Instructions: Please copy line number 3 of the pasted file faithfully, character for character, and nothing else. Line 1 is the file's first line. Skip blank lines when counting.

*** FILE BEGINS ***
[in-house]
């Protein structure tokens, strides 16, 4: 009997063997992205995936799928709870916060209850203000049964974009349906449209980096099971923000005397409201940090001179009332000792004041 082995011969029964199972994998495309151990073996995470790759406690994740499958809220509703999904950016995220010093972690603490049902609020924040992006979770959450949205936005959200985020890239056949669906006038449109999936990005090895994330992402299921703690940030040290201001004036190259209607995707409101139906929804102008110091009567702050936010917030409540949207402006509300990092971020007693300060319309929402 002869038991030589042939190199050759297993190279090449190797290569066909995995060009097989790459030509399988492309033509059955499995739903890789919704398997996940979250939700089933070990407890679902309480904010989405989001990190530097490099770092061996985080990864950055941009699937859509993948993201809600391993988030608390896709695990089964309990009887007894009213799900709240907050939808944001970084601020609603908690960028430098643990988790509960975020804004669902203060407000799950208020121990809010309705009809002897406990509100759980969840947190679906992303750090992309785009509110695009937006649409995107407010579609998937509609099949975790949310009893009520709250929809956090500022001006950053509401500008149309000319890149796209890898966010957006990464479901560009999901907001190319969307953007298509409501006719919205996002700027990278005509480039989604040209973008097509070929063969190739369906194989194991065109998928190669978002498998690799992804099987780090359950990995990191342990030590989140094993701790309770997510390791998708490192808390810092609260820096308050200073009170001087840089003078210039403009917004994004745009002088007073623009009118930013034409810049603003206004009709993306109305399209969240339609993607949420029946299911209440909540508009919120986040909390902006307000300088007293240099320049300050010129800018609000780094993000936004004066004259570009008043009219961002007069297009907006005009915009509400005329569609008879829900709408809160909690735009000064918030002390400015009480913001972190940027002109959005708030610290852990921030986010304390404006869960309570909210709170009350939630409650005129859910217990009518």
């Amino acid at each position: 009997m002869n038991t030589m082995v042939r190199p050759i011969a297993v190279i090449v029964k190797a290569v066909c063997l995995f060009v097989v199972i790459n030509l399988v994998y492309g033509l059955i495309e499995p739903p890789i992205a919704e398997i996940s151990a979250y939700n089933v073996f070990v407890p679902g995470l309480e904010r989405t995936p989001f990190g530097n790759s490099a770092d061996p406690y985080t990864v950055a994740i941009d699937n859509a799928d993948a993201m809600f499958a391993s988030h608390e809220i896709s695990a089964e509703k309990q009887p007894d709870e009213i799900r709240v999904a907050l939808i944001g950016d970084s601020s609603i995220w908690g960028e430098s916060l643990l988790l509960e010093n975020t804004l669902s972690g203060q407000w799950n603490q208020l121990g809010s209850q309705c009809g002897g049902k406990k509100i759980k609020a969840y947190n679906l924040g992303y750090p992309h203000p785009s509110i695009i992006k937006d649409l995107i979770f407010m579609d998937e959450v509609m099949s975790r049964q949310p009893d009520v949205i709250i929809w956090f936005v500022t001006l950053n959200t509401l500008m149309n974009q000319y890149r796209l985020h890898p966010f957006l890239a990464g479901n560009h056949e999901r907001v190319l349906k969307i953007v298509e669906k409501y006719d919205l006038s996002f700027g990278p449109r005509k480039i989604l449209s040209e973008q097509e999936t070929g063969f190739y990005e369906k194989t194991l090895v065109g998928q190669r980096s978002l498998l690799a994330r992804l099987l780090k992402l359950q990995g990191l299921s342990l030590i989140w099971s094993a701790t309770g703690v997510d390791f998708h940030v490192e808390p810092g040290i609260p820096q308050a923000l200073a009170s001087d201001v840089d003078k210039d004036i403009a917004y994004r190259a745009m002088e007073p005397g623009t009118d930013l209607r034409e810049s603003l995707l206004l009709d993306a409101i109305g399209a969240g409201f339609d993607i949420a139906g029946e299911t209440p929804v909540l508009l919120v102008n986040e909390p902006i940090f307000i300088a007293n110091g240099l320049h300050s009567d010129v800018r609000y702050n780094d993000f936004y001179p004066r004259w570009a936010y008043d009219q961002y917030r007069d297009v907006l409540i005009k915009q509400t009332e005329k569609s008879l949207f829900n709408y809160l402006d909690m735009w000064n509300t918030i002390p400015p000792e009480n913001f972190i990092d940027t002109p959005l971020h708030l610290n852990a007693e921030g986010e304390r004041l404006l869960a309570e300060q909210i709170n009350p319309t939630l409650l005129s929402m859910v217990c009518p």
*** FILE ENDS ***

């Amino acid at each position: 009997m002869n038991t030589m082995v042939r190199p050759i011969a297993v190279i090449v029964k190797a290569v066909c063997l995995f060009v097989v199972i790459n030509l399988v994998y492309g033509l059955i495309e499995p739903p890789i992205a919704e398997i996940s151990a979250y939700n089933v073996f070990v407890p679902g995470l309480e904010r989405t995936p989001f990190g530097n790759s490099a770092d061996p406690y985080t990864v950055a994740i941009d699937n859509a799928d993948a993201m809600f499958a391993s988030h608390e809220i896709s695990a089964e509703k309990q009887p007894d709870e009213i799900r709240v999904a907050l939808i944001g950016d970084s601020s609603i995220w908690g960028e430098s916060l643990l988790l509960e010093n975020t804004l669902s972690g203060q407000w799950n603490q208020l121990g809010s209850q309705c009809g002897g049902k406990k509100i759980k609020a969840y947190n679906l924040g992303y750090p992309h203000p785009s509110i695009i992006k937006d649409l995107i979770f407010m579609d998937e959450v509609m099949s975790r049964q949310p009893d009520v949205i709250i929809w956090f936005v500022t001006l950053n959200t509401l500008m149309n974009q000319y890149r796209l985020h890898p966010f957006l890239a990464g479901n560009h056949e999901r907001v190319l349906k969307i953007v298509e669906k409501y006719d919205l006038s996002f700027g990278p449109r005509k480039i989604l449209s040209e973008q097509e999936t070929g063969f190739y990005e369906k194989t194991l090895v065109g998928q190669r980096s978002l498998l690799a994330r992804l099987l780090k992402l359950q990995g990191l299921s342990l030590i989140w099971s094993a701790t309770g703690v997510d390791f998708h940030v490192e808390p810092g040290i609260p820096q308050a923000l200073a009170s001087d201001v840089d003078k210039d004036i403009a917004y994004r190259a745009m002088e007073p005397g623009t009118d930013l209607r034409e810049s603003l995707l206004l009709d993306a409101i109305g399209a969240g409201f339609d993607i949420a139906g029946e299911t209440p929804v909540l508009l919120v102008n986040e909390p902006i940090f307000i300088a007293n110091g240099l320049h300050s009567d010129v800018r609000y702050n780094d993000f936004y001179p004066r004259w570009a936010y008043d009219q961002y917030r007069d297009v907006l409540i005009k915009q509400t009332e005329k569609s008879l949207f829900n709408y809160l402006d909690m735009w000064n509300t918030i002390p400015p000792e009480n913001f972190i990092d940027t002109p959005l971020h708030l610290n852990a007693e921030g986010e304390r004041l404006l869960a309570e300060q909210i709170n009350p319309t939630l409650l005129s929402m859910v217990c009518p």